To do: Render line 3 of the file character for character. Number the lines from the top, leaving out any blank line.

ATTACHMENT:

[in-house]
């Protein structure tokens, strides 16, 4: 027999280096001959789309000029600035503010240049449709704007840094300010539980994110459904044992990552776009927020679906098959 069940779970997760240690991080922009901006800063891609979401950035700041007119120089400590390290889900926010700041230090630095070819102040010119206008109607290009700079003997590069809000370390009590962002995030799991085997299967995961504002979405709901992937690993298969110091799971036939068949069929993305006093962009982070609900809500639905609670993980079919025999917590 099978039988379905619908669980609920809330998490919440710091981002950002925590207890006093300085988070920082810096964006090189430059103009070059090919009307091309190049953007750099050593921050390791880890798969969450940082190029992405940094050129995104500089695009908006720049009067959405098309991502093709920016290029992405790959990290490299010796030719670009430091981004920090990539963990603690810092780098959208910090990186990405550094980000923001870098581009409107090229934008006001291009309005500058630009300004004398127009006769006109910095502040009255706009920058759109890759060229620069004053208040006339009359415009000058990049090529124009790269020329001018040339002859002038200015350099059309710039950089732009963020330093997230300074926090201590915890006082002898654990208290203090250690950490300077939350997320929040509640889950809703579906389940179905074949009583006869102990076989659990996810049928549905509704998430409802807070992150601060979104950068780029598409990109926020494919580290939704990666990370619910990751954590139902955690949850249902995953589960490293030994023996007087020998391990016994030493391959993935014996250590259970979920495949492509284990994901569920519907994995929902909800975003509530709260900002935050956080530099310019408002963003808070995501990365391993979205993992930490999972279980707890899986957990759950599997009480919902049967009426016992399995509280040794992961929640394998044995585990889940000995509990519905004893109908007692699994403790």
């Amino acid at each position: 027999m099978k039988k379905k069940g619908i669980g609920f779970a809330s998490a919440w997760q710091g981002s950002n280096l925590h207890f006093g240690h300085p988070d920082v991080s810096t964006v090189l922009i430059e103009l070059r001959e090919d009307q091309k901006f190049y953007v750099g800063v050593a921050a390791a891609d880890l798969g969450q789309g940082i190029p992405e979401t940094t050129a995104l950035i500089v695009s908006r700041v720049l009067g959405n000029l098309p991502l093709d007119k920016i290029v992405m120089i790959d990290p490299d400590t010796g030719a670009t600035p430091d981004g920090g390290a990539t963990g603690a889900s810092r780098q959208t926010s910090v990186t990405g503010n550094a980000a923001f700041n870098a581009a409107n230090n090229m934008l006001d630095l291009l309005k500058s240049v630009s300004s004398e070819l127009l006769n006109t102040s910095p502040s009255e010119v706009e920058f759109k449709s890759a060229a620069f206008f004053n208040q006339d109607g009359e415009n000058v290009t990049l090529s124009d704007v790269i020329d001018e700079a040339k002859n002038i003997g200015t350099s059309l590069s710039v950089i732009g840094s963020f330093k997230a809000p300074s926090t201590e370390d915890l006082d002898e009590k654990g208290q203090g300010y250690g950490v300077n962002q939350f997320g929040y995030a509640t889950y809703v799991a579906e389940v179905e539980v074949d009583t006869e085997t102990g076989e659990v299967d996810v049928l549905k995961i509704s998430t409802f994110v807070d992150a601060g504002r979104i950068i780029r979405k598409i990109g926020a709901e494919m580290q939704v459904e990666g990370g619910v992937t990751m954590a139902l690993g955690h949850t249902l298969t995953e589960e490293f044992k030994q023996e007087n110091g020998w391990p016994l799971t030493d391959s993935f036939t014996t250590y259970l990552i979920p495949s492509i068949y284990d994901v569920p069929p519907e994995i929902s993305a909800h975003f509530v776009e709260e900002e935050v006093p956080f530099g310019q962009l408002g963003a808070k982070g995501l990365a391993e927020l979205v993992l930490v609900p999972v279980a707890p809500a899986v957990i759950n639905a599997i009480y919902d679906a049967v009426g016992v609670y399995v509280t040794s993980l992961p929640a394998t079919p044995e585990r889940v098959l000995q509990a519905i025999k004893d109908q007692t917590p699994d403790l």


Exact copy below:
């Amino acid at each position: 027999m099978k039988k379905k069940g619908i669980g609920f779970a809330s998490a919440w997760q710091g981002s950002n280096l925590h207890f006093g240690h300085p988070d920082v991080s810096t964006v090189l922009i430059e103009l070059r001959e090919d009307q091309k901006f190049y953007v750099g800063v050593a921050a390791a891609d880890l798969g969450q789309g940082i190029p992405e979401t940094t050129a995104l950035i500089v695009s908006r700041v720049l009067g959405n000029l098309p991502l093709d007119k920016i290029v992405m120089i790959d990290p490299d400590t010796g030719a670009t600035p430091d981004g920090g390290a990539t963990g603690a889900s810092r780098q959208t926010s910090v990186t990405g503010n550094a980000a923001f700041n870098a581009a409107n230090n090229m934008l006001d630095l291009l309005k500058s240049v630009s300004s004398e070819l127009l006769n006109t102040s910095p502040s009255e010119v706009e920058f759109k449709s890759a060229a620069f206008f004053n208040q006339d109607g009359e415009n000058v290009t990049l090529s124009d704007v790269i020329d001018e700079a040339k002859n002038i003997g200015t350099s059309l590069s710039v950089i732009g840094s963020f330093k997230a809000p300074s926090t201590e370390d915890l006082d002898e009590k654990g208290q203090g300010y250690g950490v300077n962002q939350f997320g929040y995030a509640t889950y809703v799991a579906e389940v179905e539980v074949d009583t006869e085997t102990g076989e659990v299967d996810v049928l549905k995961i509704s998430t409802f994110v807070d992150a601060g504002r979104i950068i780029r979405k598409i990109g926020a709901e494919m580290q939704v459904e990666g990370g619910v992937t990751m954590a139902l690993g955690h949850t249902l298969t995953e589960e490293f044992k030994q023996e007087n110091g020998w391990p016994l799971t030493d391959s993935f036939t014996t250590y259970l990552i979920p495949s492509i068949y284990d994901v569920p069929p519907e994995i929902s993305a909800h975003f509530v776009e709260e900002e935050v006093p956080f530099g310019q962009l408002g963003a808070k982070g995501l990365a391993e927020l979205v993992l930490v609900p999972v279980a707890p809500a899986v957990i759950n639905a599997i009480y919902d679906a049967v009426g016992v609670y399995v509280t040794s993980l992961p929640a394998t079919p044995e585990r889940v098959l000995q509990a519905i025999k004893d109908q007692t917590p699994d403790l």